This was revealed through a study by Australian researchers from Deakin University, after inferring that salt intake can influence the kinds of food that a person eats. To investigate the matter, the team asked the participation of 49 people between 18 and 54 years of age and without any health issues. The participants were given tomato soup portions with varying concentrations of fat (from zero to 20 percent) and salt (from none to 2 percent), which they tasted and scored according to their personal gustatory experience.

The study results showed that the respondents preferred salt concentration of 0.25 to 0.5 percent. Meanwhile, the fat content mattered little in terms of the pleasantness in the soup, as there was no significant difference for fat contents at 5, 10, and 15 percent. “We expected to find an increase in pleasantness in the 5% and 10% fat soups, but pleasantness did not differ between the soups with 0%, 5% and 10% fat,” the authors mentioned via a news report.

What’s more surprising was that the participants’ sensitivity to the taste of fat was only observed in soups without salt. In other words, the salt may provide some sort of masking effect to a person’s identification of fat content in food. “The strong effect of salt on pleasantness may indicate that salt is major driver of food intake of savory fatty foods, and reflects the challenge to reduce salt while maintaining palatability,” said the study authors.

On their next study, the research team enlisted 48 adult individuals from age 18 to 54 to take part in four lunch sessions where they were given meals of elbow macaroni with sauce in varying amounts of salt and fat. Results revealed that the participants ate 11 percent less food when presented with lunch meals high in fat and low in salt. In contrast, those who were served high-salt and high-fat foods ingested more food.

Researchers believe that this has something to do with how the human body responds to salt and fat. “High-fat and high-salt foods override our body’s ability to recognize when we are full and causes us to eat more energy. If we eat too much energy, we get fat. This high fat and salt combination is a toxic mix for our health,” the authors added. The research team recommends reducing salt intake in order to help the body shy away from fat.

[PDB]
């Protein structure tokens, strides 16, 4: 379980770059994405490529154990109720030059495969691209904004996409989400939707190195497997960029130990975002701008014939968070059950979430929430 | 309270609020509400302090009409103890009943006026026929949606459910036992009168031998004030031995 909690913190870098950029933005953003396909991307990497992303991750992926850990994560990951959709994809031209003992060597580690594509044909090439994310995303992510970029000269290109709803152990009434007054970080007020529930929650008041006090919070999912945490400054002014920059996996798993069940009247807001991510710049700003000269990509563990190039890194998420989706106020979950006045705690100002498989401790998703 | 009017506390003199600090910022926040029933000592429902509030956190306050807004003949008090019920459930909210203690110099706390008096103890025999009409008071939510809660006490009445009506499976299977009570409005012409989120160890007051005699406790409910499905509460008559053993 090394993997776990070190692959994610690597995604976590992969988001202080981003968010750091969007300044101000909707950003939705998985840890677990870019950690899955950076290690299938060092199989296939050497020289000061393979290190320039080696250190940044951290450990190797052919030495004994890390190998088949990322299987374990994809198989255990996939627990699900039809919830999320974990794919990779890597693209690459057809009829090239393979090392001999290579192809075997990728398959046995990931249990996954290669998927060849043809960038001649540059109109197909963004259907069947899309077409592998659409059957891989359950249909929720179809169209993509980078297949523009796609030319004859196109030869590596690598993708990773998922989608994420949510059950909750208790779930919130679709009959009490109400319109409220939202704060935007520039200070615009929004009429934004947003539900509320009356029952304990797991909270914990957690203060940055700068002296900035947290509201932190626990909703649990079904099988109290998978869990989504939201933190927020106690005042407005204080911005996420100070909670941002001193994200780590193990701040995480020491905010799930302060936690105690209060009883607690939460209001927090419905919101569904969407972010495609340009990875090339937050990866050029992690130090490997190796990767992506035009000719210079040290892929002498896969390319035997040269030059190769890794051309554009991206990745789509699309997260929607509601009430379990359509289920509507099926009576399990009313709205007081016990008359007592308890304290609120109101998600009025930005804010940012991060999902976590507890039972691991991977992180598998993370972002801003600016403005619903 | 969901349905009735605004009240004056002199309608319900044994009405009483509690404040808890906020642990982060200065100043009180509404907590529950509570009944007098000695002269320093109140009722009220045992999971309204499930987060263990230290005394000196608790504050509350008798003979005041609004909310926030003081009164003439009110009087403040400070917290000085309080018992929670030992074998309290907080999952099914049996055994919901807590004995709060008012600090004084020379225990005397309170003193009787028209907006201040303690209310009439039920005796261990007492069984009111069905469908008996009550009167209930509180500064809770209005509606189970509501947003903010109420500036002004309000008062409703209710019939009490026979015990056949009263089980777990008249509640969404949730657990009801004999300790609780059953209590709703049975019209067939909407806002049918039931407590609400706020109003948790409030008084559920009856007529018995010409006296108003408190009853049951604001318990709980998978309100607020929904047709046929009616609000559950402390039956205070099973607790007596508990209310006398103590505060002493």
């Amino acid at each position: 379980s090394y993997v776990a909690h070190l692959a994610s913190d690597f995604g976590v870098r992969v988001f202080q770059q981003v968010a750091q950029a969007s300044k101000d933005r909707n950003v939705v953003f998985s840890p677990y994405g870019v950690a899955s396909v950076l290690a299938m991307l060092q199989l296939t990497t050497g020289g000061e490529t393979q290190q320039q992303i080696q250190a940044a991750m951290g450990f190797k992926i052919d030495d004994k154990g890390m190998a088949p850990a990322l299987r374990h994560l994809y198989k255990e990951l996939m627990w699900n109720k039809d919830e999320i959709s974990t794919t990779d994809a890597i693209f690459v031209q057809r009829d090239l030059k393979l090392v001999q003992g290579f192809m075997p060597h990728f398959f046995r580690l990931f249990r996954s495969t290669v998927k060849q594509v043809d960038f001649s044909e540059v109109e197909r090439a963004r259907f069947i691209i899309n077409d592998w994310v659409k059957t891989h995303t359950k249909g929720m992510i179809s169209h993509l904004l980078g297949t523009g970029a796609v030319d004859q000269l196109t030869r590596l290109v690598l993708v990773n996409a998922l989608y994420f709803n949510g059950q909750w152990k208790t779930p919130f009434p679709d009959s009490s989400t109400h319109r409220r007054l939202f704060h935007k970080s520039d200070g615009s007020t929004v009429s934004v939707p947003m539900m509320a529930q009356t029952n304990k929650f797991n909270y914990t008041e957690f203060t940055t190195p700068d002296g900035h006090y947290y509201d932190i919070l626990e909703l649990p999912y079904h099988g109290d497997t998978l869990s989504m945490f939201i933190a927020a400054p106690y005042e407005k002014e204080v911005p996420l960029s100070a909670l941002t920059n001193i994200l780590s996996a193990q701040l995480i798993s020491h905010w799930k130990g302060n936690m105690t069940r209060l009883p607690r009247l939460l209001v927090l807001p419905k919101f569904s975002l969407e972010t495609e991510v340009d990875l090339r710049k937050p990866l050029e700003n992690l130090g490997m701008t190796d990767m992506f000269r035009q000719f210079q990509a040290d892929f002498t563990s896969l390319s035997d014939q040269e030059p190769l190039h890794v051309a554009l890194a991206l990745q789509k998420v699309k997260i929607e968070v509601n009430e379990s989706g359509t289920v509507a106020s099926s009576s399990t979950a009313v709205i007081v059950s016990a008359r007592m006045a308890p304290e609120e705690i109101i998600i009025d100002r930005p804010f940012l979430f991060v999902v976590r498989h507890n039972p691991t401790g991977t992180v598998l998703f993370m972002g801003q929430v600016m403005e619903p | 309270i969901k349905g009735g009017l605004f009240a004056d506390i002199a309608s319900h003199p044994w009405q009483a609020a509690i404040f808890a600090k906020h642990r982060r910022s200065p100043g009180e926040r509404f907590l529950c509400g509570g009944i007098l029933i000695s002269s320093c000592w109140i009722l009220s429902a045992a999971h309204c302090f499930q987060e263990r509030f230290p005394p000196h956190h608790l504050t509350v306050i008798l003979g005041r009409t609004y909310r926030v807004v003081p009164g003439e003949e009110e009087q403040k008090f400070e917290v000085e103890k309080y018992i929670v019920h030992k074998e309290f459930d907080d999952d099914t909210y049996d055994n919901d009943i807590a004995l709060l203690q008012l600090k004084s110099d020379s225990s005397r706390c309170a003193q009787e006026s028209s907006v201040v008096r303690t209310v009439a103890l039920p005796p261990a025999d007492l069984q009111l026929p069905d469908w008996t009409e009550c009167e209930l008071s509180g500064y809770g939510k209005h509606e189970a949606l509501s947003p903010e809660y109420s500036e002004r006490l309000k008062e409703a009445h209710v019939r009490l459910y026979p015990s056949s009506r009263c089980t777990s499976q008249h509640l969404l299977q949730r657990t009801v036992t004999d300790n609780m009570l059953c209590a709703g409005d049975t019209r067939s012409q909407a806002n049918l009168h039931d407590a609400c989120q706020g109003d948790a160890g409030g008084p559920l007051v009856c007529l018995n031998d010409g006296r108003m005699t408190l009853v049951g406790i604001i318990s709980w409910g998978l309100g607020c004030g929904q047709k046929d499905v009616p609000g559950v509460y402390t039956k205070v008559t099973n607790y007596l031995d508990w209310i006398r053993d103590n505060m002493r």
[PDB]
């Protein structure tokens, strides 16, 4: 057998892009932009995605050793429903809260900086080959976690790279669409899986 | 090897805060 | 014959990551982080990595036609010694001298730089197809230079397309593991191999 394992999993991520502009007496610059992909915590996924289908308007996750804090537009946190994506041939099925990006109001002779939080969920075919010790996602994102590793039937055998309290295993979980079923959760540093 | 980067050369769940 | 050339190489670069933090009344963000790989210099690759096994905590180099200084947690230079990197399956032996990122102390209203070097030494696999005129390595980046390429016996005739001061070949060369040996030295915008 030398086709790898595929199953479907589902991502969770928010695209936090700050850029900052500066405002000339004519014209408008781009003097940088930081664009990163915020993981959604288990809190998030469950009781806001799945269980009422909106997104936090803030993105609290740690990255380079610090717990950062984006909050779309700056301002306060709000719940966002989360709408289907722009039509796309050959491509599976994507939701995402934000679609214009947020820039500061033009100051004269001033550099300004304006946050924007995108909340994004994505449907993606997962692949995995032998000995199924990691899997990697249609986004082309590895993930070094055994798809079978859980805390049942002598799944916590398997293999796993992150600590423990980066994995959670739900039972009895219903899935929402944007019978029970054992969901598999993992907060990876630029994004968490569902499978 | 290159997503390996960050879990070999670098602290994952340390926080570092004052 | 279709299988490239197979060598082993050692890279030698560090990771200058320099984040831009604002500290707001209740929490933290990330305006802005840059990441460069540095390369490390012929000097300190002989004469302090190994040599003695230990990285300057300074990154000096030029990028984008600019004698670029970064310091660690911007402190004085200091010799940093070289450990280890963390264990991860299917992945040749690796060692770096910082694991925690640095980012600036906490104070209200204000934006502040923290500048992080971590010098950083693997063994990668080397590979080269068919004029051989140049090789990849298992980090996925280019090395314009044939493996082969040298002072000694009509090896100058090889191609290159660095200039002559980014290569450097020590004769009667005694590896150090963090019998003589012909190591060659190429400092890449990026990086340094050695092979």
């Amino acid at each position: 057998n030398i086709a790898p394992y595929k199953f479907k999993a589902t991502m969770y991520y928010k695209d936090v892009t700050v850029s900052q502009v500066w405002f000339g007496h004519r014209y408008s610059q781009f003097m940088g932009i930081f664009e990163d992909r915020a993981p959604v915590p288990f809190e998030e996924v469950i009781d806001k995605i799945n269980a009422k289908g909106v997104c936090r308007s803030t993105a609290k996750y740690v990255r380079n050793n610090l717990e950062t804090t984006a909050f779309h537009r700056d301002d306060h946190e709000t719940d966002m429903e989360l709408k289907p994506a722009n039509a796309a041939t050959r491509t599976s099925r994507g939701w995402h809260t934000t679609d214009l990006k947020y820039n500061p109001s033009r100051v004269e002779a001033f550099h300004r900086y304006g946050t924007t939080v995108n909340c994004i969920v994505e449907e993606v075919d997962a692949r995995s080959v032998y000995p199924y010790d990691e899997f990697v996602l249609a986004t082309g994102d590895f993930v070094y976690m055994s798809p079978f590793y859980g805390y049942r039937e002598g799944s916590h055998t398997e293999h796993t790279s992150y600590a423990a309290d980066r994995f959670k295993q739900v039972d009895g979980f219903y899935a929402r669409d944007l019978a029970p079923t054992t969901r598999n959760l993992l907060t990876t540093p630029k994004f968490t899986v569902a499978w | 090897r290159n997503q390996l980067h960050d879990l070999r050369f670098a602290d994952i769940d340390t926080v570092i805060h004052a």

Details of the study were published in the Journal of Nutrition and Chemical Senses.


Health & Wellness Pregnancy & Fertility

Proper Pregnancy Spacing May Reduce Obesity in Older Kids

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Planning the age gap between your children may help them avoid obesity, according to a recent study from the University of Michigan.

The study, which was published in the journal Pediatrics, investigated a potential association between sibling age gaps and their obesity risk. Roughly 700 kids in the U.S. were monitored for weight profiles and their age gap with the next younger sibling, if any.

Results revealed that children who are 4 years old at the most when their next siblings get born have a lower risk of obesity. The association was most prominent for kids between age 3 and 4, with only 5 percent of this population becoming obese when then reach first grade. In contrast, 13 percent of children whose next younger siblings were born after they reached first grade were diagnosed with obesity.

The research team was surprised with the findings. “In the study… we did not have data that would help us understand the mechanism,” study author Dr. Julie Lumeng said in a news release. However, she points out one possible reason behind the link: more playing opportunities in the presence of similarly aged siblings. “Maybe you go to the park more… or maybe there is just more activity in the house,” Dr. Lumeng added. The association, although seemingly conclusive, was not a causality relationship — in short, the study doesn’t say that proper spacing between pregnancies will definitely cause a decrease in obesity risk in older kids.

Childhood obesity continues to be a global threat. In the U.S. alone, roughly one in every six kids are diagnosed with obesity.


Health & Wellness

Roughly Half of California Residents Found With Prediabetes, Says Study

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This bit of news doesn’t sound good for people of California: A new study says that about 13 million people in the state have prediabetes.

This figure represents about 46 percent of California’s population, according to a news report on a study from the UCLA Center for Health Policy Research. In addition to this statistic, about 9 percent — or 2.5 million people — are diagnosed with diabetes. “This is the clearest indication to date that the diabetes epidemic is out of control and getting worse,” according to the center’s executive director Dr. Harold Goldstein.